history of poetry, written in Latin by his nephew, " of which, perhaps, none of my readers ever " heard.” The contemptuous fpirit and the inaccuracy of this farcasım are equally remarkable. The scholars of Milton were far from being nume

Can it be just to speak with derifion of a small academy, merely because it raises no celebrat

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ed author, when we consider how few of that description every nation produces? We know little of those, who were under the tuition of our poet, except his two nephews; these were both writers; and a biographer of Milton should not have utterly forgotten his obligations to Edward Philips, if he allowed no credit to his brother, for the spirited Latin treatise in which that young man appeared as the defender of his uncle. But the striking inaccuracy of the critic consists in not giving a just account of a book that particularly claimed his attention, Philips's Theatrum Poetarum, a book that, under a Latin title, contains in English a very comprehensive list of poets, ancient and modern, with reflections upon many of them, particularly those of our own nation. It is remarkable that this book was licensed Sept. 14, 1674, just two months before the death of Milton, and printed the following year. The author assigns an article both to his uncle and his brother, · After enumerating the chief works of the former, he modestly says, “ how far he hath re“ vived the majesty and true decorum of heroic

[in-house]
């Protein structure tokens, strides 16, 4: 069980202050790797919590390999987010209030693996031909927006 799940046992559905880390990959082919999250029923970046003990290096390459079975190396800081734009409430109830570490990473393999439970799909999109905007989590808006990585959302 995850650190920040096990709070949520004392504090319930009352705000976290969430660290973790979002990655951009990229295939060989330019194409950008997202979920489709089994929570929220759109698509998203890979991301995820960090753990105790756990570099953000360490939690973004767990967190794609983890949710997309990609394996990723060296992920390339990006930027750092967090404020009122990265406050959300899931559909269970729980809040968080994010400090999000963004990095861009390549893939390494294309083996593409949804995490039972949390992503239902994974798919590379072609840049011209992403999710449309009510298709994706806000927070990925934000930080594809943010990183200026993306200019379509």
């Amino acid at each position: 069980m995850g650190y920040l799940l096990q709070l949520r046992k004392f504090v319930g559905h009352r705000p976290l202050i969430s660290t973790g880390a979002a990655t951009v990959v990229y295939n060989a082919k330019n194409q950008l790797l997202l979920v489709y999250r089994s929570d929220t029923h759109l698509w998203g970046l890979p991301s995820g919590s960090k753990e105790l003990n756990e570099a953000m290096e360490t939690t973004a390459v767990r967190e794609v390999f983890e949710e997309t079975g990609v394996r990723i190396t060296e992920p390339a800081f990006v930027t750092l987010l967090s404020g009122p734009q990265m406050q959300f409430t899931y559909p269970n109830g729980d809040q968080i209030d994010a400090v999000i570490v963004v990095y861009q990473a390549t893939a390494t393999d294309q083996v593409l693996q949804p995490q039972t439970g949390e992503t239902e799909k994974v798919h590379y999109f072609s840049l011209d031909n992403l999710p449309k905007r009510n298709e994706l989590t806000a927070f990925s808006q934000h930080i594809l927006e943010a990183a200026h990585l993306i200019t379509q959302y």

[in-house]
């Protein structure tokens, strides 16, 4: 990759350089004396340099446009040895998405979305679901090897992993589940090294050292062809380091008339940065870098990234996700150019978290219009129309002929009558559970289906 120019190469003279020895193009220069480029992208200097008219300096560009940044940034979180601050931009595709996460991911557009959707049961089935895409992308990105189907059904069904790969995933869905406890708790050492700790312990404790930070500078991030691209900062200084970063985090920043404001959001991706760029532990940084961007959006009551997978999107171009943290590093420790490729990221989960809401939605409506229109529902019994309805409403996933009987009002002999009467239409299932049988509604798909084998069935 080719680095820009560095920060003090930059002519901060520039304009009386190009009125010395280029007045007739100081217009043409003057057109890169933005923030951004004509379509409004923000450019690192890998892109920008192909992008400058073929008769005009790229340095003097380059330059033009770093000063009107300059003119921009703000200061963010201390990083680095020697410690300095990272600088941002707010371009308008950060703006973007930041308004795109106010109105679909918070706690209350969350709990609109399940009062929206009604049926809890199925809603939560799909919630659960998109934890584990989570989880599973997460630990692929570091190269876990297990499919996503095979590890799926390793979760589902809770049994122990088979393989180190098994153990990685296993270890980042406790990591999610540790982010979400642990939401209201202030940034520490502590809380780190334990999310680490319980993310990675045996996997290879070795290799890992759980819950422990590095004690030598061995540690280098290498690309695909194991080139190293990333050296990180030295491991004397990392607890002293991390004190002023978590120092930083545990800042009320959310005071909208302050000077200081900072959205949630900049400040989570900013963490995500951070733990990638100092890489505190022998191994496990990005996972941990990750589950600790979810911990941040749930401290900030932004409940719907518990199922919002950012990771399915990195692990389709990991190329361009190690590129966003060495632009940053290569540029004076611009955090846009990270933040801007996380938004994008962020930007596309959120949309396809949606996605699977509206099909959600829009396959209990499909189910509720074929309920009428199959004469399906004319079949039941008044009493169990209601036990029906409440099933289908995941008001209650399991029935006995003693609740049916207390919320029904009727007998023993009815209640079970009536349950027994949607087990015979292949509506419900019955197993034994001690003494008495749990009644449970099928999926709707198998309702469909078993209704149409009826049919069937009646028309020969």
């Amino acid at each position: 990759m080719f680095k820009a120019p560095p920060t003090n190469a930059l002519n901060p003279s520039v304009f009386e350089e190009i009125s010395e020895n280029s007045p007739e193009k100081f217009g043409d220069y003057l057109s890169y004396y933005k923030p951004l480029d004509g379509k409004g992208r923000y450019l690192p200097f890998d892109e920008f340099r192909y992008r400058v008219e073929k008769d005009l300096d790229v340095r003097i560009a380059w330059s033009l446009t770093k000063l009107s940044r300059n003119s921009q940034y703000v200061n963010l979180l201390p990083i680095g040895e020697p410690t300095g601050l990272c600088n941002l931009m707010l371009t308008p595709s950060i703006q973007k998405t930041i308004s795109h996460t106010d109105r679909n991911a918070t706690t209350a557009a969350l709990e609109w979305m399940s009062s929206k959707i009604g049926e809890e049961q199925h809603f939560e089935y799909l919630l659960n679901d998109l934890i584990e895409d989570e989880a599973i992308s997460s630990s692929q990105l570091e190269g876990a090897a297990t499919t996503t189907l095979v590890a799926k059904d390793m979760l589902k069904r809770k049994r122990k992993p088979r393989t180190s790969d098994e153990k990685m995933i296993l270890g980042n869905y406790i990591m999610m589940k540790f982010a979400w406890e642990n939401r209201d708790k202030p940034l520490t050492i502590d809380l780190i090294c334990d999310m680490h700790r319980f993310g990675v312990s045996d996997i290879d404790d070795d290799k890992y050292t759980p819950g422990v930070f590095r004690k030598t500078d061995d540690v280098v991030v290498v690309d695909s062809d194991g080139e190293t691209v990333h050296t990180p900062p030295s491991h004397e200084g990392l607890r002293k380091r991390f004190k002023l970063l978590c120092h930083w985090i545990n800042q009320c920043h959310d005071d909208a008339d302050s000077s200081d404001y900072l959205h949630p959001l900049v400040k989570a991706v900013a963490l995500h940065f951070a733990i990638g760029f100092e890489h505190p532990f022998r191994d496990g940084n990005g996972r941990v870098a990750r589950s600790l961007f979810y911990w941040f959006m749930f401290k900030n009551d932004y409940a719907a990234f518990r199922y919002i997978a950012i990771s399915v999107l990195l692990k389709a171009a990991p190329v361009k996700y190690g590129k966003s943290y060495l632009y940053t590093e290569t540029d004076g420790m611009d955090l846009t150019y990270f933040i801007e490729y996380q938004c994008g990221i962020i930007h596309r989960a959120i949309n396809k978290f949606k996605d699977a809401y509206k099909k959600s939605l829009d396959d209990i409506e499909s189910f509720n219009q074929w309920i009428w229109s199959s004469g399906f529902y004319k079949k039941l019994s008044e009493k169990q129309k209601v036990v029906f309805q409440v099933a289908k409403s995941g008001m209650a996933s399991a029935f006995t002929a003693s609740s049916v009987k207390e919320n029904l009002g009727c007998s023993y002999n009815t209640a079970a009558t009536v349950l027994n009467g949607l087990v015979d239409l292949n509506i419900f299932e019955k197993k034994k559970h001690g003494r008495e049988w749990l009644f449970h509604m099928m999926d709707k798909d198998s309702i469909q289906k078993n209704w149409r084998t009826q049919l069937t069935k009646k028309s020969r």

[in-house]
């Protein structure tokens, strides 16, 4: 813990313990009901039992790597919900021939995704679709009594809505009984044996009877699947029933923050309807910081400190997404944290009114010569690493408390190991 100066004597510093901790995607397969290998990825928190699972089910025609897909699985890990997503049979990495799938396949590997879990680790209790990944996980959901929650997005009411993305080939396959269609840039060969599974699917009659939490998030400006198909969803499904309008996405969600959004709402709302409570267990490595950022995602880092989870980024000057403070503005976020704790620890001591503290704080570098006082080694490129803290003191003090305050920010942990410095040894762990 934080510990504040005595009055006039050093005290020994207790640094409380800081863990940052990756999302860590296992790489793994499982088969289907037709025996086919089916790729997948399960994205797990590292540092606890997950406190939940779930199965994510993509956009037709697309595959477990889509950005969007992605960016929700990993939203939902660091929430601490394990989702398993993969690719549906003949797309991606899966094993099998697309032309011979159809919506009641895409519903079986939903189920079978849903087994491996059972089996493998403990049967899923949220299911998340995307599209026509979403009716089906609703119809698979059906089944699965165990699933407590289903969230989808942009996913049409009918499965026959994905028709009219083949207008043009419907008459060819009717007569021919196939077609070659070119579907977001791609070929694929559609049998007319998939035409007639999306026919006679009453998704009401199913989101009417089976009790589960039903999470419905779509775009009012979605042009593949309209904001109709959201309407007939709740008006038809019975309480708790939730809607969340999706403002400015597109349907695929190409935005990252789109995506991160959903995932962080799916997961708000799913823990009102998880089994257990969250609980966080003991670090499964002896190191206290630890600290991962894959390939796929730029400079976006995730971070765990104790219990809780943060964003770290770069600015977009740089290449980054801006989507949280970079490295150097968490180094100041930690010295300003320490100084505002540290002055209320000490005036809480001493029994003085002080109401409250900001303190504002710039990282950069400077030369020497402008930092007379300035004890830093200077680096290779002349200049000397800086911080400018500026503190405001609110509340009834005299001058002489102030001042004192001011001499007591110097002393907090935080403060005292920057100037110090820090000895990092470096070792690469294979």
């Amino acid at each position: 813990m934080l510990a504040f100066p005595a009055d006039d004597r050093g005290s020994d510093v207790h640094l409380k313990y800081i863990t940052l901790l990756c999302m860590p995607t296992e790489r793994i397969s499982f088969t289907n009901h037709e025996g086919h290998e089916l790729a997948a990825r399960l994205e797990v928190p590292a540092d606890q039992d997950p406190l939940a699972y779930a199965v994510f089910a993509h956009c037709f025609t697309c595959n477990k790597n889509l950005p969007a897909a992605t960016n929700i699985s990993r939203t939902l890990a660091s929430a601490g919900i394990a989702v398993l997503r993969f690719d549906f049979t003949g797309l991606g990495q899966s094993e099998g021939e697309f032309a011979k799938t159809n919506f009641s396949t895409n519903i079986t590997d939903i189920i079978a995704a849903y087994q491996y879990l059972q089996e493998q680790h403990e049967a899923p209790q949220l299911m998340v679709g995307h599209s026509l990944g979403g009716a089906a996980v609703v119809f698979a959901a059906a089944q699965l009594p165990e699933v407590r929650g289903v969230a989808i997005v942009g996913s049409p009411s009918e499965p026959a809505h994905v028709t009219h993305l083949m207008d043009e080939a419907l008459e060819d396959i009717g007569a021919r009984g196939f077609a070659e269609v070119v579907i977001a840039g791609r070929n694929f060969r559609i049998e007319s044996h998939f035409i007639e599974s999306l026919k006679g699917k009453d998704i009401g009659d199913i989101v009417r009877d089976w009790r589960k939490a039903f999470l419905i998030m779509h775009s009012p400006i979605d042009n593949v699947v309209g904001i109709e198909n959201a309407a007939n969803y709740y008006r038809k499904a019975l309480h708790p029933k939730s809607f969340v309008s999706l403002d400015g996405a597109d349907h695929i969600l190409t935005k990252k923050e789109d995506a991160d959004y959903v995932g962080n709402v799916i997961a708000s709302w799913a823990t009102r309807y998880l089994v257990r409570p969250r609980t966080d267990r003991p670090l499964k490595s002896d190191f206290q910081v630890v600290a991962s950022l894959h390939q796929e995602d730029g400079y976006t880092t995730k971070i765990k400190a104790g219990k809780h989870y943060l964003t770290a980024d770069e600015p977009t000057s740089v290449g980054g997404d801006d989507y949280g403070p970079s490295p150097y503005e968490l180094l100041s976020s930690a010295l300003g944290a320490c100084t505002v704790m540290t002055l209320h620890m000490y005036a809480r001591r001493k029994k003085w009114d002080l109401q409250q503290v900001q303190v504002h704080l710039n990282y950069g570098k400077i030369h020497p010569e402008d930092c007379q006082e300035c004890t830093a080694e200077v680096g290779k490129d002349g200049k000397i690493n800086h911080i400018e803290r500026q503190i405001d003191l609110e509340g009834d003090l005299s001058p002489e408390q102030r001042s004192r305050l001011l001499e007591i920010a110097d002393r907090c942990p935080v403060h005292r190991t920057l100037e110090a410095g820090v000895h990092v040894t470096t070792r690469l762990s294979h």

poesy and tragedy, it will better become a person « less related than myself to deliver his judgment.

Though he here suppresses a desire to praise his most eminent relation, it bursts forth in an amiable manner, when he comes to speak of his brother ; for he calls him, “ the maternal nephew and disci. “ ple of an author of most deserved fame, late de.

ceased, being the exactest of heroic poets (if the 6 truth were well examined, and it is the opinion “ of many, both learned and judicious persons)

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66 either of the ancients or moderns, either of our “ own or whatever nation else.”

I transcribe with pleasure this honest and simple eulogy; it does credit to the intelligence and affection of the poet's disciple, and it in some measure vindicates the good sense of our country, by shewing that, in the very year of Milton's decease, when some writers have supposed that his poetical merit was almost utterly unknown, there were persons in the nation, who understood his full value.

Let us return to the author in his little academy, and the second sarcastic insult, which his biographer has bestowed upon him as the master of a school. The lodging in which he settled, on his arrival from the continent, was soon exchanged for a more spacious house and garden, in Aldersgate-street, that fupplied him with conveniencies for the reception of fcholars : on this occasion Johnson exclaims, let